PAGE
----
Cost-Utility Analysis (CUA) and economic modelling of longer-term impacts to evaluate efficiency and ‘value for money’ as well as technical efficiency issues through Cost-Effectiveness Analysis (CEA), the combination of resource usage data and the recruitment/participation and clinical/behavioural outcomes.
Study 4: Moving from research and policy to operational health services.
From the outset the goal has been to influence both policy and practice through the sharing of evidence, learnings and experience across academia, government and health services providers.
Dr Sharleen O’Reilly leads the NHMRC TRIP Fellowship, GooD4Mum Collaborative Project, which aims to improve the diabetes prevention care provided to women with a history of gestational diabetes in participating Victorian general practices over a 12 month period. The MAGDA study outcomes are expected to be published in late 2015 / early 2016.
Depression Treatment Evaluation Care Team (D_TECT) (Chronic Disease Management of Co-morbid Depression, Heart Disease and Diabetes – Stage 1)
This project examined the clinical pathways for patients with co-morbid depression and diabetes using six general practices in the National Primary Care Collaboratives, which were required to set up chronic disease management systems with databases for recall. The project sought to determine where best to identify and intervene for patients with diabetes and depression.
Diabetes Prevention Project Initiative
This lifestyle intervention project which aimed to prevent the onset of type 2 diabetes among high risk individuals was undertaken in the Greater Green Triangle region between 2004 and 2006. Behavioural theories were combined with evidence-based intervention goals and strategies so that intervention could be undertaken in a primary health care setting.
Three General Practice Clinics in Hamilton and Horsham in Victoria and Mount Gambier in South Australia, participated in the study. A total of 311 adults were invited to participate in a series of structured group-counselling sessions facilitated by trained project nurses, dieticians and physiotherapists. The sessions aimed to motivate and support participants to adopt lifestyle changes – including modifying diet and physical activity levels – by providing them with the skills and social support needed for these changes to take place.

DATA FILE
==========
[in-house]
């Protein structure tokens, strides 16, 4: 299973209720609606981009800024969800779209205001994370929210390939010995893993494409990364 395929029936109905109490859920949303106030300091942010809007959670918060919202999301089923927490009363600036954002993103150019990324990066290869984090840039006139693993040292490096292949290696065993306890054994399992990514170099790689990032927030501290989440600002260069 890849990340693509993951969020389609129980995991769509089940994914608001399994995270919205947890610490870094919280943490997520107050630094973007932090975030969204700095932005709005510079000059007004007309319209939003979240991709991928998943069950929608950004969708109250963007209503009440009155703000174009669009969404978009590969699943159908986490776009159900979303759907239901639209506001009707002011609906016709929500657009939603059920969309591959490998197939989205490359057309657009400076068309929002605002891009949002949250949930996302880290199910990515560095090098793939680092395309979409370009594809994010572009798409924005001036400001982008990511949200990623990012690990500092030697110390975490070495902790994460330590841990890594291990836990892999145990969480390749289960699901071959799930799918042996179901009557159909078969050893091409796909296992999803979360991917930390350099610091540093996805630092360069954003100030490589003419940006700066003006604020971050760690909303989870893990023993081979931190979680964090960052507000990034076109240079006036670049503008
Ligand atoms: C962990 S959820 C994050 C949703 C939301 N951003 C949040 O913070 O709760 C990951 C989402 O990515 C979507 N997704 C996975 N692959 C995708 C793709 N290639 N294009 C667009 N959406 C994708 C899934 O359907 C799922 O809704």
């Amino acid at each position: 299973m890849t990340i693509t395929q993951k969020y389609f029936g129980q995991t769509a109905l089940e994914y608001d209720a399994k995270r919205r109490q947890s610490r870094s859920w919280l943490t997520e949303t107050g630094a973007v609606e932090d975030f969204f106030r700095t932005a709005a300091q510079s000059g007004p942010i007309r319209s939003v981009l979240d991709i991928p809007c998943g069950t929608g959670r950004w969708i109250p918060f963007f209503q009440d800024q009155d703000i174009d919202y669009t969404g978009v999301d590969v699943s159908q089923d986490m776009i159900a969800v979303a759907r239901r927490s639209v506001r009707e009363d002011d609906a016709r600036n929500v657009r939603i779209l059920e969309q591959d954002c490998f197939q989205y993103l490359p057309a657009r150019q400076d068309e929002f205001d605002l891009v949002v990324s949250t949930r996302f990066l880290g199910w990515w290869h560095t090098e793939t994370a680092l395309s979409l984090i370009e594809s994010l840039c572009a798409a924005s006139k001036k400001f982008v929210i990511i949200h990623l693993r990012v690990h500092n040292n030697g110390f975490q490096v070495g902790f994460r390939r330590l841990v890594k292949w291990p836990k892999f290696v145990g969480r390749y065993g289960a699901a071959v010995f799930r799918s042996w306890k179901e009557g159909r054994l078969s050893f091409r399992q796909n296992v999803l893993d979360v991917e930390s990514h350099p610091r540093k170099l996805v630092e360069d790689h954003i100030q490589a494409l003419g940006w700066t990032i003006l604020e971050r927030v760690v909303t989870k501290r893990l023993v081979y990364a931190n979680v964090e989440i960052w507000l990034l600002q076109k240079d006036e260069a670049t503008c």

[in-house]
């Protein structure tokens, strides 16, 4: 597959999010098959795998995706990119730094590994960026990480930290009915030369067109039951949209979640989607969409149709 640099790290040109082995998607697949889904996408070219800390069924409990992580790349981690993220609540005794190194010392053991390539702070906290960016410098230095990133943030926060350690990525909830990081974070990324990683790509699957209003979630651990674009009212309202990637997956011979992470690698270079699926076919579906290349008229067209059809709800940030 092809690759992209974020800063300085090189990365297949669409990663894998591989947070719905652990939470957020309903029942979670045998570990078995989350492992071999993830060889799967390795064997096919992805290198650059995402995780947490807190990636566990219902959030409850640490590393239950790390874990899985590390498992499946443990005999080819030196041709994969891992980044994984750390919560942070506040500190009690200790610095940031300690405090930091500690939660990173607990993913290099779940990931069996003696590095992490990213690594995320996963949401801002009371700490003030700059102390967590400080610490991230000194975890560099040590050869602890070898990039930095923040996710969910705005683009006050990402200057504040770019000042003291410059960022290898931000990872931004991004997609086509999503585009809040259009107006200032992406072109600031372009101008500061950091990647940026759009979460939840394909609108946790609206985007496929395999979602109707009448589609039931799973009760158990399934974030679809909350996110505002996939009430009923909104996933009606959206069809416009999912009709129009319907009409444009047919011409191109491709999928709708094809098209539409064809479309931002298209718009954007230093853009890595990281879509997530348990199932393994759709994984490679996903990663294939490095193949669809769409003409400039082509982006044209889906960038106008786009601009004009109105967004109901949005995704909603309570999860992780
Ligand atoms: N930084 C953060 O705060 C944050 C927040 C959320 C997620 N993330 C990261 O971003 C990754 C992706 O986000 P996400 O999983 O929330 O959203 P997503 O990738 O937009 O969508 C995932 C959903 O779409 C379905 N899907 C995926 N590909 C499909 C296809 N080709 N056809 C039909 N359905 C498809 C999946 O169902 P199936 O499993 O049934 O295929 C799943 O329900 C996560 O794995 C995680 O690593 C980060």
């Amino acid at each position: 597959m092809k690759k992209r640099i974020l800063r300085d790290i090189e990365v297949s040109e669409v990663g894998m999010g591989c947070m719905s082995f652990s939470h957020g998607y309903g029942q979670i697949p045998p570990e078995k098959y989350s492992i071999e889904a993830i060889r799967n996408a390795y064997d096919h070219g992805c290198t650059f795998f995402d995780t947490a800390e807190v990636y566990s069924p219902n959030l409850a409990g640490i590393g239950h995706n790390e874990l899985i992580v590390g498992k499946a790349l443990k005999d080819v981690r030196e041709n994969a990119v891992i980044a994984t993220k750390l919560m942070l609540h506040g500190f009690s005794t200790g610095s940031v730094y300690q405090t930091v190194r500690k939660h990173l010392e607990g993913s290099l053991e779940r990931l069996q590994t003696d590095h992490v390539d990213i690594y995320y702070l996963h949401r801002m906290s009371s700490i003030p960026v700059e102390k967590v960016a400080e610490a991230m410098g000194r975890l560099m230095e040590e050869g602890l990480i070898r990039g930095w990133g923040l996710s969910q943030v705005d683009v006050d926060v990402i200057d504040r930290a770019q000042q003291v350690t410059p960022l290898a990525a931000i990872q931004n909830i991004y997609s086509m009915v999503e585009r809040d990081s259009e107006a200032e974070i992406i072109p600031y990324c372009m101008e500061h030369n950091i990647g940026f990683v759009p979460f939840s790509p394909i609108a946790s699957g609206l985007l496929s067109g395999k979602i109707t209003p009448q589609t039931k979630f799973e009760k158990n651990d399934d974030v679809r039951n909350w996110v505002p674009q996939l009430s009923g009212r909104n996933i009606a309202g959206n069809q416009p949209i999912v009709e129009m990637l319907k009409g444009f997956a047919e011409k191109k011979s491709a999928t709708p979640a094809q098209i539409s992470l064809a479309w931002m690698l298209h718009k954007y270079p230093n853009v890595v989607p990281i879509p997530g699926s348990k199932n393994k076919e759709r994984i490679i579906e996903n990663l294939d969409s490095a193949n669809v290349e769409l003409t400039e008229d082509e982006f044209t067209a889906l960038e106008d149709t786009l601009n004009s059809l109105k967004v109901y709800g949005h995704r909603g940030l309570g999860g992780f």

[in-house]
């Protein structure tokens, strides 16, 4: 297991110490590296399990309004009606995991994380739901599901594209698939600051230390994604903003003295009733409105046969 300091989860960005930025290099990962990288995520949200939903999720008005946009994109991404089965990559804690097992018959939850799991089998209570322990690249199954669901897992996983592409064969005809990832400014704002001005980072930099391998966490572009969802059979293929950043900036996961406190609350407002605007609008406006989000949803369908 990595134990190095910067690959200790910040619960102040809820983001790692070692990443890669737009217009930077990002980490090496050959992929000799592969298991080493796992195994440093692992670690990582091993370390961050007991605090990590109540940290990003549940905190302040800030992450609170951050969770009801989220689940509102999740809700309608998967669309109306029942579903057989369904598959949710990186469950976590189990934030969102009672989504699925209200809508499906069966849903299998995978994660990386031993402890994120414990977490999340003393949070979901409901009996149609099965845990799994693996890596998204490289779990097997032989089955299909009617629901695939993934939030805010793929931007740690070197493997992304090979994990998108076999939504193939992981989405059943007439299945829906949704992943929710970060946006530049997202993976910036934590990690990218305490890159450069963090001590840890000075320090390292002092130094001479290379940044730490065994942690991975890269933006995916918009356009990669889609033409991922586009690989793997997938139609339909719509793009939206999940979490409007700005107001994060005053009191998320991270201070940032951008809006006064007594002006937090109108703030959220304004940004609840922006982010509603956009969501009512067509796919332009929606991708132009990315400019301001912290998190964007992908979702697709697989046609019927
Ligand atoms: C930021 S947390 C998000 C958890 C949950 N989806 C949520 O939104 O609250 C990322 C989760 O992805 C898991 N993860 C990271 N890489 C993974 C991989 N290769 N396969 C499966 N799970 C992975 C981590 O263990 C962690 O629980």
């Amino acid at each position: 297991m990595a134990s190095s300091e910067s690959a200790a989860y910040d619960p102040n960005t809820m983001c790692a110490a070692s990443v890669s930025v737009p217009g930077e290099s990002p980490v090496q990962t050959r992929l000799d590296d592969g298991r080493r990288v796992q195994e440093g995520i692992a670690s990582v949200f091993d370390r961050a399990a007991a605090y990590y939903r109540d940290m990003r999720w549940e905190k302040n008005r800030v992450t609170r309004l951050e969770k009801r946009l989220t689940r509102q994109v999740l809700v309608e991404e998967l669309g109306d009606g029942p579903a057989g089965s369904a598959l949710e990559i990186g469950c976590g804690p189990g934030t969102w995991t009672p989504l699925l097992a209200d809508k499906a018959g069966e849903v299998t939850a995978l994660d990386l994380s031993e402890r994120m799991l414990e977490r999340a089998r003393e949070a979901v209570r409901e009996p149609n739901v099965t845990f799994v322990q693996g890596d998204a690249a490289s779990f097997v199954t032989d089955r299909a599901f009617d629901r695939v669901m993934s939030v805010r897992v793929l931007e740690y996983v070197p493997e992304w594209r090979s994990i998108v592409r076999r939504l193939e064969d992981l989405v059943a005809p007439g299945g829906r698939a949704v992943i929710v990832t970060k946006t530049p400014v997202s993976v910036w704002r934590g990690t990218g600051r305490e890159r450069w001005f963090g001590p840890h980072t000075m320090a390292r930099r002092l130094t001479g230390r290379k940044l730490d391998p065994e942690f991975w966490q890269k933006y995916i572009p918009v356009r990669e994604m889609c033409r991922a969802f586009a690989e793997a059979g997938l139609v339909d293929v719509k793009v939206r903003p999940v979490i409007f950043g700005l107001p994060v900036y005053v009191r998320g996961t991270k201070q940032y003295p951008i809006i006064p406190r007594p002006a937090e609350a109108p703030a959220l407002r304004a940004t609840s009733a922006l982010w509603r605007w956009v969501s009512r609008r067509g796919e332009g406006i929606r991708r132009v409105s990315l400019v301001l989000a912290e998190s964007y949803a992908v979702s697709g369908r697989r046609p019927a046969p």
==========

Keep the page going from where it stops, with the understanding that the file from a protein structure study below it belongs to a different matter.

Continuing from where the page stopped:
A new risk assessment tool for identification of patients at high risk of diabetes was introduced and used in this intervention. Results of this project provide evidence that a type 2 diabetes prevention program using lifestyle intervention is feasible in a primary health care setting, with reductions in risk factors approaching those observed in clinical trials.
Diabetes Prevention Project – Telephone Support Follow Up Study
The major aim of this project was to test the effectiveness of a simple support intervention to aid self-management – telephone follow up – in maintaining the health benefits for people who had participated in the Diabetes Prevention Project.
Participants were randomised to either a telephone support and self-care information (intervention group), or a self-care information only (control group).
Telephone support focussed on the project intervention goals and the participants’ own eating habits and physical activity goals and how well the patient was achieving or maintaining those goals. Participants were phoned a total of 12 times.
After 18 months, data were collected by a self-administered questionnaire and clinical and physical measurements taken from a total of 169 participants. The outcomes of primary interest were the biochemical and physical measurements – weight, waist circumference, blood pressure, total cholesterol, LDL, HDL, triglycerides, fasting glucose and oral glucose tolerance test – at 18 months after the original 12-month intervention, as well as adherence to self-care management guidelines, including diet and physical activity recommendations. A secondary analysis examined differences between intervention (self-care guidelines + telephone counselling)
Hospital Admission Reduction Program (HARP) (Evidence-Based Best Practice Model Clinical Pathways for People with Diabetes)
This project quantified hospital and other medical service utilisation for diabetes and diabetes complications and audited the associated diabetes management systems against recommended models. It also identified the psychosocial risk factors of depression and social isolation; systems barriers and enablers to optimum diabetes management and causes of preventable hospital admission for complications of diabetes.
PEACH: Patient Engagement and Coaching for Health: An Intensive Treatment Intervention for Patients with Type 2 Diabetes in Disadvantaged Communities
This study used a randomised controlled intervention to trial the use of practice nurses as ‘coaches’ to empower patients with type 2 diabetes to self-manage their condition and to more actively engage with their GPs in managing their condition.
Type 2 Diabetes and Depression: Assessing the Prevalence in Victoria and Identifying Effective Public Health Interventions
This project examined the extent of co-morbid depression (including depressive symptoms and disorders) among people with type 2 diabetes in ten General Practices throughout Victoria, and then made recommendations around the most effective public health interventions for the early detection and treatment of co-morbid depression among people with type 2 diabetes.